Where gumshoe meets Gothic

The Great North Woods straddle four northeastern states of the US, including the state of Maine. It is from such verdure that evil rises up miasma-like in John Connolly’s The Wrath of Angels, his 11th book featuring Charlie Parker, ex-NY cop, part-time barman, and Connolly’s hardboiled anti-hero. 

Like many things sinister, here too the beginnings are innocuous enough. It is the hunting season and two old men enter the woods on a regular outing. Soon one thing leads to another and deep in the forest, they stumble upon the wreckage of a plane.

 There are no survivors and no bodies. But there is more cash than the old friends have ever seen. The friends keep their adventure a secret until many years after the incident one of them reveals it in his dying hours. 

What follows is a dark narrative connecting insidiously the past with the present. Along the way, Parker, whose heart beats but a-rhythmically with a sense of the good, renews his acquaintance with enemies from earlier books. Often we are led away from the plot’s main street into winding byways of black souls and unspeakable deeds, the relevance of which to the main story we instinctively doubt, but persist in the hope that all will be revealed in due course. 

Just as we begin to co-habit this world, deem an alternative to our own, Connolly brings home the contemporaneity of the novel’s setting by throwing in a thing or two about events nearer home like the financial crisis with its attendant hardships. 

On the topic of souls, it is as though Connolly craves our indulgence by asking that we suspend disbelief and allow for his ingenious introduction, into an otherwise conventional thriller, of trans-human forces of perennial evil whose wretched minds find a mirror in the hideous deformities on their persons. So we have “…a bloated imp of a man, his neck swollen by a filthy goitre, an outward manifestation of his spiritual pollution”.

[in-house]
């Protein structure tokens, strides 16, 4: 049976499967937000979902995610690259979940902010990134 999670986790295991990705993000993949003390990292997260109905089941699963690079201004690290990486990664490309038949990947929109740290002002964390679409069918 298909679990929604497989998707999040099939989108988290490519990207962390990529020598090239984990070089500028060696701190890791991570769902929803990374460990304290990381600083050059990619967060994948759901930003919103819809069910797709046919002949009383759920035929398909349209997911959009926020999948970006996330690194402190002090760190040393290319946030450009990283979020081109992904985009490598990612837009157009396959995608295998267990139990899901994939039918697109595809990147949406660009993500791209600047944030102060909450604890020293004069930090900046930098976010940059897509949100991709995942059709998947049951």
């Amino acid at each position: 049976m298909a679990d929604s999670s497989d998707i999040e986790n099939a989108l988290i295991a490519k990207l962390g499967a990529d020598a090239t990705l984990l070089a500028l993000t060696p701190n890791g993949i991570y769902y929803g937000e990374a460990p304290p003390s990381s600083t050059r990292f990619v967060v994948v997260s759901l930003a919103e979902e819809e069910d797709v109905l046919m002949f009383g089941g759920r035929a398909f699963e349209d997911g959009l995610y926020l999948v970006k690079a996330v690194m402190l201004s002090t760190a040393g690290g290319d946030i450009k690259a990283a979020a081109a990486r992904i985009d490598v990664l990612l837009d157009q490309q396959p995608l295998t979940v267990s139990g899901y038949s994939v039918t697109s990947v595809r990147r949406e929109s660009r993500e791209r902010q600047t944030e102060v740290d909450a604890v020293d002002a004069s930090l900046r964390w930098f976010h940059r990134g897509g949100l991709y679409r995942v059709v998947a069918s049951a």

At such times, when even the most patient among us may be tempted to say enough, Connolly’s almost-lyrical prose keeps us on board until the end, if there is ever one. The writing is at its best when its object is the natural world — “Fall was gone, vanished in wisps of white cloud that fled across clear blue skies like pale silk scarves snatched by the breeze”. 

In more ways than one, Parker is not alone in his quest. He has his lackeys Angel and Louis, with their sense of boilerplate hoodlum humour. That is the fun part. The not so fun part, at least for the victims, is supplied in ample measure by characters like the Collector, who were birthed in earlier books in the series. Vengeance, the Collector’s vocation, is visited upon his fallen victims to the accompaniment of bon mots like, “Sometimes, I find that God’s attention wanders”. 

Every Dead Thing (1999), the first Charlie Parker book, won for his creator an award for Best First Private Eye Novel. Speaking of good language as a possible intrusion into a good crime story, Connolly remarked in an interview: “All you have is language. Why write beneath yourself? It’s an act of respect for the reader as much as yourself.” We cannot but agree. 

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